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Tuberculosis in Correctional Institutions

Dixie E. Snider Jr, MD, MPH; Mary D. Hutton, RN, MPH
JAMA. 1989;261(3):436-437. doi:10.1001/jama.1989.03420030110041.
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In this issue of The Journal, Braun et al1 document the increasing problem of tuberculosis (TB) in the New York State Department of Correctional Services. Tuberculosis is not a new problem in correctional facilities in New York. A chest roentgenographic survey conducted among inmates of the New York State Department of Corrections from 1944 through 1948 found a prevalence of "clinically significant tuberculosis" of 1.2% among men and 0.7% among women. This prevalence was significantly higher than that in the general population, which was estimated to be about 0.3%.2 In 1970, Abeles et al3 reported the prevalence of "active tuberculosis" among newly admitted inmates in the New York City correctional system to be 0.2%.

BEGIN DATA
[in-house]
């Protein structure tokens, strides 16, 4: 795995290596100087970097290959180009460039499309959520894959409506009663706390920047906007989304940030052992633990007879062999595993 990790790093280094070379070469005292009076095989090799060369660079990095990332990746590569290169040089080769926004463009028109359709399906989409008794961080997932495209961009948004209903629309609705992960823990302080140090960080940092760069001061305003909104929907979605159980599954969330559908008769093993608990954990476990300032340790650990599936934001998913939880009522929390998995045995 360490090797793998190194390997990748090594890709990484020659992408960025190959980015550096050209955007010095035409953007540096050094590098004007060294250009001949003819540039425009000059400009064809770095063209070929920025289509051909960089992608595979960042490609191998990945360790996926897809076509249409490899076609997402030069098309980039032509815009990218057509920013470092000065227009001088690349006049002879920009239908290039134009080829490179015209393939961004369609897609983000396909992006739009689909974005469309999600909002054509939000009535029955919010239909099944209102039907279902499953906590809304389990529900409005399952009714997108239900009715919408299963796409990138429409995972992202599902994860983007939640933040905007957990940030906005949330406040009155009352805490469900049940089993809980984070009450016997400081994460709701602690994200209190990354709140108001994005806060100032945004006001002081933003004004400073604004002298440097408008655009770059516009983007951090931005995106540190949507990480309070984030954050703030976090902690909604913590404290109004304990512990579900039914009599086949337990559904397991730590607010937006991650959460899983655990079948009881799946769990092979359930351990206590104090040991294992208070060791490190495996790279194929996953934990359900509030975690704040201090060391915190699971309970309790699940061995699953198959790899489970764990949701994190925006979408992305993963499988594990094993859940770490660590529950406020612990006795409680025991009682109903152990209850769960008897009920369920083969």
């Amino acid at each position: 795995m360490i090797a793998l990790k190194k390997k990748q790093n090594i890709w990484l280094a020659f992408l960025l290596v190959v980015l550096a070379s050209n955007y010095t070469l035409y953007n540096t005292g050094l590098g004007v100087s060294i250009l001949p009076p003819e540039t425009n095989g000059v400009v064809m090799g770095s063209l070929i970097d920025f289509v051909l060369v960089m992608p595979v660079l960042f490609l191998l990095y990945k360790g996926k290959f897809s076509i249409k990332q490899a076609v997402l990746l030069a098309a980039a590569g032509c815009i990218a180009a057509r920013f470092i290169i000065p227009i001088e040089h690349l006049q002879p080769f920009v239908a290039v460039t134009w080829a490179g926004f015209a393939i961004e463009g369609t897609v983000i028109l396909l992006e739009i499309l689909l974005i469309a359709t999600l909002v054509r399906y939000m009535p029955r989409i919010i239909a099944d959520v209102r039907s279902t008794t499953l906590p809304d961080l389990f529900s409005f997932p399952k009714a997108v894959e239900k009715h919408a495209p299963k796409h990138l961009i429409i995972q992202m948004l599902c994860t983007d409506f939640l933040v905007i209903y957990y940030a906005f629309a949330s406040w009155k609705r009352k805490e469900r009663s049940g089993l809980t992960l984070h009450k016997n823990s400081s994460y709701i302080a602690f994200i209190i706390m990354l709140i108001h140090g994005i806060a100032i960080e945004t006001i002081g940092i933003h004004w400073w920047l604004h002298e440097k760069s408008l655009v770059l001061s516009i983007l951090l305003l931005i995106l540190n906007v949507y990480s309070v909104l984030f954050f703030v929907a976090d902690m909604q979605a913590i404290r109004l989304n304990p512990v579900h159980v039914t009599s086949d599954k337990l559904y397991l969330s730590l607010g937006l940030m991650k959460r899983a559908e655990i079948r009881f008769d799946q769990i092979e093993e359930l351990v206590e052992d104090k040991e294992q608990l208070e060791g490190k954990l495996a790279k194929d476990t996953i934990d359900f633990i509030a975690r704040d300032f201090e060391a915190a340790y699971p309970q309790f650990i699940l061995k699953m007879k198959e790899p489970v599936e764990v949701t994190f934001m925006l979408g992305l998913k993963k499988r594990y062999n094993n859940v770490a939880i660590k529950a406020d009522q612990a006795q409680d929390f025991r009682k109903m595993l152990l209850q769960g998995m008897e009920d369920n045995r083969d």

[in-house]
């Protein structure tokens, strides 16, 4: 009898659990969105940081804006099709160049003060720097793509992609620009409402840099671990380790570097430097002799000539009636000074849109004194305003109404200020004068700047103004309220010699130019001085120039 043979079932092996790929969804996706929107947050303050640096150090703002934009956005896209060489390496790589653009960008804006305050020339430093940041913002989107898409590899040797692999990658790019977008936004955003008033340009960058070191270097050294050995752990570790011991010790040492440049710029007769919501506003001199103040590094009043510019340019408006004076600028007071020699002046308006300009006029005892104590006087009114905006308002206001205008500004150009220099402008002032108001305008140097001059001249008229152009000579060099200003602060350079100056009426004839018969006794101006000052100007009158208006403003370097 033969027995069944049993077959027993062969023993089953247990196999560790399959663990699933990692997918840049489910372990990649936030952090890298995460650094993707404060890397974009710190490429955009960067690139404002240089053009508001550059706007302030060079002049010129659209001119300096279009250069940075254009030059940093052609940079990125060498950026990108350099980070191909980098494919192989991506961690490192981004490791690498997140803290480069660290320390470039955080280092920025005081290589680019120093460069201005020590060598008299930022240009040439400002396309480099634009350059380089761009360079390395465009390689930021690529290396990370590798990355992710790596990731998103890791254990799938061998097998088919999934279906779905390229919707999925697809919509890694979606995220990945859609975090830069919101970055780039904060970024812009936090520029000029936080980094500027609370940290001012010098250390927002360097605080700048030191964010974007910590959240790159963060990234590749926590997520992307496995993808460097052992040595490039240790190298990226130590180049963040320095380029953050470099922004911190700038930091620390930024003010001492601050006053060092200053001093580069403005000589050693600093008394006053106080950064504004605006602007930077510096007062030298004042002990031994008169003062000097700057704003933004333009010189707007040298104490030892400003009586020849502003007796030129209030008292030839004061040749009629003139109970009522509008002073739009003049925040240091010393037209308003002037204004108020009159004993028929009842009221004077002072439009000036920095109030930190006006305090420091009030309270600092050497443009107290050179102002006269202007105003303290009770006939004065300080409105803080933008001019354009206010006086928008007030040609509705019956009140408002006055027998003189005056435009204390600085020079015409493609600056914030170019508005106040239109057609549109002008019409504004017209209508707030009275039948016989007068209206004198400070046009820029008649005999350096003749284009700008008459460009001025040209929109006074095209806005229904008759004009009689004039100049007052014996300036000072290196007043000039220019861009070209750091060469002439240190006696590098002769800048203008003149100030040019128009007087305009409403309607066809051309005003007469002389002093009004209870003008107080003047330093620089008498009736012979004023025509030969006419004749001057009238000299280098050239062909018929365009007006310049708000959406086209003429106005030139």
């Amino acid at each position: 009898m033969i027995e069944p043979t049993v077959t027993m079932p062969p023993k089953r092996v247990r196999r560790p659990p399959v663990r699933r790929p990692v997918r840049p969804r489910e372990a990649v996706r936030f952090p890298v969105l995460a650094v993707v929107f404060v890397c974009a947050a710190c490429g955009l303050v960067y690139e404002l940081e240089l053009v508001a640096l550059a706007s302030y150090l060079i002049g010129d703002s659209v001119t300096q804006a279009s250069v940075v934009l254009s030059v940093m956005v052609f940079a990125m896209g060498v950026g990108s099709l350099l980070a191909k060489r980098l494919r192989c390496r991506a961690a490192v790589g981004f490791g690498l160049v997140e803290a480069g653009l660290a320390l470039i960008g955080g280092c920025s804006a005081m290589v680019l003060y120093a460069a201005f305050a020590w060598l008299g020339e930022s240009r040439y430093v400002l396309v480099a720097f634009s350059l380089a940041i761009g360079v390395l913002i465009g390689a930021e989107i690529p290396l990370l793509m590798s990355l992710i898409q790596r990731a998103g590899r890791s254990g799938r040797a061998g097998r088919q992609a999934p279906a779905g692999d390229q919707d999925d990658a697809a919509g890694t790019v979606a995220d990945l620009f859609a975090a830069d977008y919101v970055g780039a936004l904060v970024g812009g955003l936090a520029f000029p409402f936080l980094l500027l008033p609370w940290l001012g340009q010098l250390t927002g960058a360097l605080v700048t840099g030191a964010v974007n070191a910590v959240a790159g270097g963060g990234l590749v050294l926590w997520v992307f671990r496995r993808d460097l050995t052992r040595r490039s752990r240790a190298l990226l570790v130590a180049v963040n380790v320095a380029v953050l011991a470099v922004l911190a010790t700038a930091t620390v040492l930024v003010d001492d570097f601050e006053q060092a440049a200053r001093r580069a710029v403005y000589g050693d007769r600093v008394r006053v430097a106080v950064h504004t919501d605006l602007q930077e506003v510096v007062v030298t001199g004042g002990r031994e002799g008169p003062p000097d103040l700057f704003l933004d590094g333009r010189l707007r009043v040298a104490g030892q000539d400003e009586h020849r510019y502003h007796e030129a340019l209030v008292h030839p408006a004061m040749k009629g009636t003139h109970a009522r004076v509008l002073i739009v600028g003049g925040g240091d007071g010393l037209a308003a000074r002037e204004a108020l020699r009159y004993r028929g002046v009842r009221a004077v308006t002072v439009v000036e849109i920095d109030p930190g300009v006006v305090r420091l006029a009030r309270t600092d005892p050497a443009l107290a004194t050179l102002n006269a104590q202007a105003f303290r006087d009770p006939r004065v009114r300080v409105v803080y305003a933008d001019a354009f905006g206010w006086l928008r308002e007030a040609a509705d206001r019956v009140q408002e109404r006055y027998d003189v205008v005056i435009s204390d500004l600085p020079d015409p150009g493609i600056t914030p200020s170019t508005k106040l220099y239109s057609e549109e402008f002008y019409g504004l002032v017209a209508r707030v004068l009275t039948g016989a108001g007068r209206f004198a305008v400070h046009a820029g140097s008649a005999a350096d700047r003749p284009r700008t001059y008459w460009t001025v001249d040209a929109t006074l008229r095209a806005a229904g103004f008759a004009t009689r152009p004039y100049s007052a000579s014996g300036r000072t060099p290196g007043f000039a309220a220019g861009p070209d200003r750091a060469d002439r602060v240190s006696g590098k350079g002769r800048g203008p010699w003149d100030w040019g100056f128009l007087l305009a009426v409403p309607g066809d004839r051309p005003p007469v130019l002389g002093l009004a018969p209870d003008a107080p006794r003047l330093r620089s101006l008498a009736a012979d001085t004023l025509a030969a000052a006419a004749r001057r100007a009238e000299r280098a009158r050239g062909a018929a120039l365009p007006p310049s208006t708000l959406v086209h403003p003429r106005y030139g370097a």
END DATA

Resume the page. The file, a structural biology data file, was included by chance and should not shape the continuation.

The problem of TB in correctional facilities has never been limited to New York.4-6 In fact, a recent survey of 15 379 TB cases reported from 29 states during 1984 and 1985


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